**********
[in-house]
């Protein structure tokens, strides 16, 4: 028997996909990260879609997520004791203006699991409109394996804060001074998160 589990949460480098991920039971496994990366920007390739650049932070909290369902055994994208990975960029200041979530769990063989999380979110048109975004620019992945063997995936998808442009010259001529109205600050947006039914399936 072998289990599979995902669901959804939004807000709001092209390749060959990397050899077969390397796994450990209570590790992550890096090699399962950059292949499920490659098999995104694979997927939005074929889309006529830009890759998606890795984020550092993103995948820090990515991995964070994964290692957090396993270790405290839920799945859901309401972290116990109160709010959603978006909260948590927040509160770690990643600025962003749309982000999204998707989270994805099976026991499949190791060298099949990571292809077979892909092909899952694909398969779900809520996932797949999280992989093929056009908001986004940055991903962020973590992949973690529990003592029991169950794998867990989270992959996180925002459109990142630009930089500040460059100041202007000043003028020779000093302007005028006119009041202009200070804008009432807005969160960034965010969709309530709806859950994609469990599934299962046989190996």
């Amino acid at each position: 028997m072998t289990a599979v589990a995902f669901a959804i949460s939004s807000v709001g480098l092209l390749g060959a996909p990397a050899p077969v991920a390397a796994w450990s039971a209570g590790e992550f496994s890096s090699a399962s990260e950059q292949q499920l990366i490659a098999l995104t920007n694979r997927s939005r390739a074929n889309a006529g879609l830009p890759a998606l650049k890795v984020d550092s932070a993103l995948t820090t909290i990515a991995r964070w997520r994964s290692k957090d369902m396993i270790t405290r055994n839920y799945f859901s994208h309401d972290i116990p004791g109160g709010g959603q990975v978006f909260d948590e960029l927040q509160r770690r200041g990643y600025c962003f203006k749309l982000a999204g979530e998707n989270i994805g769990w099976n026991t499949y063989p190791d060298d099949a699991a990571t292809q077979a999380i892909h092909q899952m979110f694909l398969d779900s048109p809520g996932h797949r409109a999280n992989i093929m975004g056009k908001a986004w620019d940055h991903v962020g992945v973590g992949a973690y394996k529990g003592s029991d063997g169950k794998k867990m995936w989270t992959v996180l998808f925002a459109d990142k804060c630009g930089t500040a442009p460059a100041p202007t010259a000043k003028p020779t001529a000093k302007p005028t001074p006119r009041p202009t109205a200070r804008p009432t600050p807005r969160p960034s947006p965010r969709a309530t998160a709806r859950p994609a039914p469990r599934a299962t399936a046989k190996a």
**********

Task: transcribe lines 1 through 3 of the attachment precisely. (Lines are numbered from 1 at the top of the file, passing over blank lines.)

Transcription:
[in-house]
């Protein structure tokens, strides 16, 4: 028997996909990260879609997520004791203006699991409109394996804060001074998160 589990949460480098991920039971496994990366920007390739650049932070909290369902055994994208990975960029200041979530769990063989999380979110048109975004620019992945063997995936998808442009010259001529109205600050947006039914399936 072998289990599979995902669901959804939004807000709001092209390749060959990397050899077969390397796994450990209570590790992550890096090699399962950059292949499920490659098999995104694979997927939005074929889309006529830009890759998606890795984020550092993103995948820090990515991995964070994964290692957090396993270790405290839920799945859901309401972290116990109160709010959603978006909260948590927040509160770690990643600025962003749309982000999204998707989270994805099976026991499949190791060298099949990571292809077979892909092909899952694909398969779900809520996932797949999280992989093929056009908001986004940055991903962020973590992949973690529990003592029991169950794998867990989270992959996180925002459109990142630009930089500040460059100041202007000043003028020779000093302007005028006119009041202009200070804008009432807005969160960034965010969709309530709806859950994609469990599934299962046989190996």
């Amino acid at each position: 028997m072998t289990a599979v589990a995902f669901a959804i949460s939004s807000v709001g480098l092209l390749g060959a996909p990397a050899p077969v991920a390397a796994w450990s039971a209570g590790e992550f496994s890096s090699a399962s990260e950059q292949q499920l990366i490659a098999l995104t920007n694979r997927s939005r390739a074929n889309a006529g879609l830009p890759a998606l650049k890795v984020d550092s932070a993103l995948t820090t909290i990515a991995r964070w997520r994964s290692k957090d369902m396993i270790t405290r055994n839920y799945f859901s994208h309401d972290i116990p004791g109160g709010g959603q990975v978006f909260d948590e960029l927040q509160r770690r200041g990643y600025c962003f203006k749309l982000a999204g979530e998707n989270i994805g769990w099976n026991t499949y063989p190791d060298d099949a699991a990571t292809q077979a999380i892909h092909q899952m979110f694909l398969d779900s048109p809520g996932h797949r409109a999280n992989i093929m975004g056009k908001a986004w620019d940055h991903v962020g992945v973590g992949a973690y394996k529990g003592s029991d063997g169950k794998k867990m995936w989270t992959v996180l998808f925002a459109d990142k804060c630009g930089t500040a442009p460059a100041p202007t010259a000043k003028p020779t001529a000093k302007p005028t001074p006119r009041p202009t109205a200070r804008p009432t600050p807005r969160p960034s947006p965010r969709a309530t998160a709806r859950p994609a039914p469990r599934a299962t399936a046989k190996a």